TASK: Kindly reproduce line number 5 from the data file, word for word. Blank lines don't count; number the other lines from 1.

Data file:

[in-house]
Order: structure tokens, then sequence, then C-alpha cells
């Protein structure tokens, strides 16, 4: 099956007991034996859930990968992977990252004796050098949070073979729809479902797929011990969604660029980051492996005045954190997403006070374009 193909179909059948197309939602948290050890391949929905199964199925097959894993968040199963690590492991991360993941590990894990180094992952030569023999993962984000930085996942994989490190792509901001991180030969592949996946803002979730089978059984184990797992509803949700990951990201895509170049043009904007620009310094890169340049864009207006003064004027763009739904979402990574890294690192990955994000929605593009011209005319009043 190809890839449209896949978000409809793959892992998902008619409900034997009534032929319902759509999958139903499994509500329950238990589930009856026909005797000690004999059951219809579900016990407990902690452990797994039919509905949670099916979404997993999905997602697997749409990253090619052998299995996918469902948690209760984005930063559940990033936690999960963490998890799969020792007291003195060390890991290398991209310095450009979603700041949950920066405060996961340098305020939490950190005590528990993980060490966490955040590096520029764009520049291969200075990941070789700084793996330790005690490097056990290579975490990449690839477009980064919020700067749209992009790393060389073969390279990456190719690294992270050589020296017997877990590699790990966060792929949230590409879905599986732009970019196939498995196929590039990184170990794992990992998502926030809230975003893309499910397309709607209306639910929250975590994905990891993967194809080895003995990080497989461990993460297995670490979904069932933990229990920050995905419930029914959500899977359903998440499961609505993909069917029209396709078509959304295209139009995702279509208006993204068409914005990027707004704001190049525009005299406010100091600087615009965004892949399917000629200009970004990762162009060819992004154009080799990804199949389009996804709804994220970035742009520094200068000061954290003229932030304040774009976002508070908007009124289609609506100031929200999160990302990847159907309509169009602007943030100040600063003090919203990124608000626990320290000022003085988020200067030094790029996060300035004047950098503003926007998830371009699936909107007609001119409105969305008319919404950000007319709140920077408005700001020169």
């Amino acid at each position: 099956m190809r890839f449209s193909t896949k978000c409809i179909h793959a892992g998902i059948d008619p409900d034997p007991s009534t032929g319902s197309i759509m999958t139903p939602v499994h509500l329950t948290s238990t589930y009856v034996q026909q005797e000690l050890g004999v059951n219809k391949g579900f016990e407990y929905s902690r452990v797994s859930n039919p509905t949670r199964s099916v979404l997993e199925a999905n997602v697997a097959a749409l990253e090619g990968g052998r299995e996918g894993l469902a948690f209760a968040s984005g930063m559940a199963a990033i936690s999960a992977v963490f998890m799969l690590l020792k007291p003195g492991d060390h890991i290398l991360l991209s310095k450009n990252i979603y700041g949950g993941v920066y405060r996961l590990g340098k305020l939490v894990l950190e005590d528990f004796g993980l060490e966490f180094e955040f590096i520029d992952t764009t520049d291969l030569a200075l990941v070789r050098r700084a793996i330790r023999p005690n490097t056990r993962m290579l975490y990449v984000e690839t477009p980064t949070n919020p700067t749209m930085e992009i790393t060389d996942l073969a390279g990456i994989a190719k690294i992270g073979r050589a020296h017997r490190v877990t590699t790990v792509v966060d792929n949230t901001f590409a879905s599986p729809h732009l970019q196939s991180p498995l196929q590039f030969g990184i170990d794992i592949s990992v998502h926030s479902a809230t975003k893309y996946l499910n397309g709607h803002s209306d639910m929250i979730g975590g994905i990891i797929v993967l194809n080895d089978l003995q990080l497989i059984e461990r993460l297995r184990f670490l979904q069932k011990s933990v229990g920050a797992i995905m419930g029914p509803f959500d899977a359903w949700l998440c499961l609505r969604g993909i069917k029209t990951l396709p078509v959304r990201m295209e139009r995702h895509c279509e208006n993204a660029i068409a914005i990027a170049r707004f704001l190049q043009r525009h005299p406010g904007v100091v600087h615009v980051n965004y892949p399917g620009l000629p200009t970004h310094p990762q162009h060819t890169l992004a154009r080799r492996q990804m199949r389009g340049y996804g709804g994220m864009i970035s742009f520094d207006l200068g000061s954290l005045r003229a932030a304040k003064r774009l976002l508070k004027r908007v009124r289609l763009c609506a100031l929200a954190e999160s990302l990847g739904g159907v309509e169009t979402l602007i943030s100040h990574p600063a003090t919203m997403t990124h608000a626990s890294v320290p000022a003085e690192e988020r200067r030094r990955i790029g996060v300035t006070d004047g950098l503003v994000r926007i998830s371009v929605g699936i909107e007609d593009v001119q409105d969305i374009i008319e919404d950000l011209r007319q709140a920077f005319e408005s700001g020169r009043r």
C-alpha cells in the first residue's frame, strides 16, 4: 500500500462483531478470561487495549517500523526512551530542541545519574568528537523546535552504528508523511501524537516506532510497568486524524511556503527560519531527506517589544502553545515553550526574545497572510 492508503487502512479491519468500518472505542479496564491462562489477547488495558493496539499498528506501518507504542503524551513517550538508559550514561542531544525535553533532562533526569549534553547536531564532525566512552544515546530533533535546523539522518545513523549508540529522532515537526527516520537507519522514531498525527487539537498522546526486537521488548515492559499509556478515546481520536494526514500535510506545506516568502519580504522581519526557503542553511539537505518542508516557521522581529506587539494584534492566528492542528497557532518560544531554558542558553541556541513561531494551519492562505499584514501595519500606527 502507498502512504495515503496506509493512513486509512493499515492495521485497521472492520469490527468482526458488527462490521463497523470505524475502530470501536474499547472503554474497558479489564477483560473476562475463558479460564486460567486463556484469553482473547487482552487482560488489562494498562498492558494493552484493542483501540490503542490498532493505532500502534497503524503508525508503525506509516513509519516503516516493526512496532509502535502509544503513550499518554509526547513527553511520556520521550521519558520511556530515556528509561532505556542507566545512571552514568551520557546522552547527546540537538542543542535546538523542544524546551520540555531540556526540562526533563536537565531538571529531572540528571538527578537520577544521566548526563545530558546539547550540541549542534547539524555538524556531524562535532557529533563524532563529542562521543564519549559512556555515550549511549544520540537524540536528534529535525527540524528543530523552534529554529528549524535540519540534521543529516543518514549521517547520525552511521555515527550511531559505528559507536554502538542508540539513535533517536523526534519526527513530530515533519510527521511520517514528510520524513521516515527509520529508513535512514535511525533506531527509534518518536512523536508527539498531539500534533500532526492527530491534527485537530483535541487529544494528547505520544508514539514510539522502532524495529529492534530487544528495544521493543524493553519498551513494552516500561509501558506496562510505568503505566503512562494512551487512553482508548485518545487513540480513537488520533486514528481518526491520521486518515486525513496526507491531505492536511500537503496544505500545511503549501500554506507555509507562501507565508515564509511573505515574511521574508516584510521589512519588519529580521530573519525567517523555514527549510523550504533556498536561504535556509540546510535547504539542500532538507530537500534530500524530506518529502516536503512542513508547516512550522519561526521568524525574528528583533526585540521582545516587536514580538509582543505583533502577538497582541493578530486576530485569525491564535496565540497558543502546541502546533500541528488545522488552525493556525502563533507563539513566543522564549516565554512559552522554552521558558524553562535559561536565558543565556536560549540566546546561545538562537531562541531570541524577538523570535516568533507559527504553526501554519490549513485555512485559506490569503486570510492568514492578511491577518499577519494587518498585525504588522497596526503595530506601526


C-alpha cells in the first residue's frame, strides 16, 4: 500500500462483531478470561487495549517500523526512551530542541545519574568528537523546535552504528508523511501524537516506532510497568486524524511556503527560519531527506517589544502553545515553550526574545497572510 492508503487502512479491519468500518472505542479496564491462562489477547488495558493496539499498528506501518507504542503524551513517550538508559550514561542531544525535553533532562533526569549534553547536531564532525566512552544515546530533533535546523539522518545513523549508540529522532515537526527516520537507519522514531498525527487539537498522546526486537521488548515492559499509556478515546481520536494526514500535510506545506516568502519580504522581519526557503542553511539537505518542508516557521522581529506587539494584534492566528492542528497557532518560544531554558542558553541556541513561531494551519492562505499584514501595519500606527 502507498502512504495515503496506509493512513486509512493499515492495521485497521472492520469490527468482526458488527462490521463497523470505524475502530470501536474499547472503554474497558479489564477483560473476562475463558479460564486460567486463556484469553482473547487482552487482560488489562494498562498492558494493552484493542483501540490503542490498532493505532500502534497503524503508525508503525506509516513509519516503516516493526512496532509502535502509544503513550499518554509526547513527553511520556520521550521519558520511556530515556528509561532505556542507566545512571552514568551520557546522552547527546540537538542543542535546538523542544524546551520540555531540556526540562526533563536537565531538571529531572540528571538527578537520577544521566548526563545530558546539547550540541549542534547539524555538524556531524562535532557529533563524532563529542562521543564519549559512556555515550549511549544520540537524540536528534529535525527540524528543530523552534529554529528549524535540519540534521543529516543518514549521517547520525552511521555515527550511531559505528559507536554502538542508540539513535533517536523526534519526527513530530515533519510527521511520517514528510520524513521516515527509520529508513535512514535511525533506531527509534518518536512523536508527539498531539500534533500532526492527530491534527485537530483535541487529544494528547505520544508514539514510539522502532524495529529492534530487544528495544521493543524493553519498551513494552516500561509501558506496562510505568503505566503512562494512551487512553482508548485518545487513540480513537488520533486514528481518526491520521486518515486525513496526507491531505492536511500537503496544505500545511503549501500554506507555509507562501507565508515564509511573505515574511521574508516584510521589512519588519529580521530573519525567517523555514527549510523550504533556498536561504535556509540546510535547504539542500532538507530537500534530500524530506518529502516536503512542513508547516512550522519561526521568524525574528528583533526585540521582545516587536514580538509582543505583533502577538497582541493578530486576530485569525491564535496565540497558543502546541502546533500541528488545522488552525493556525502563533507563539513566543522564549516565554512559552522554552521558558524553562535559561536565558543565556536560549540566546546561545538562537531562541531570541524577538523570535516568533507559527504553526501554519490549513485555512485559506490569503486570510492568514492578511491577518499577519494587518498585525504588522497596526503595530506601526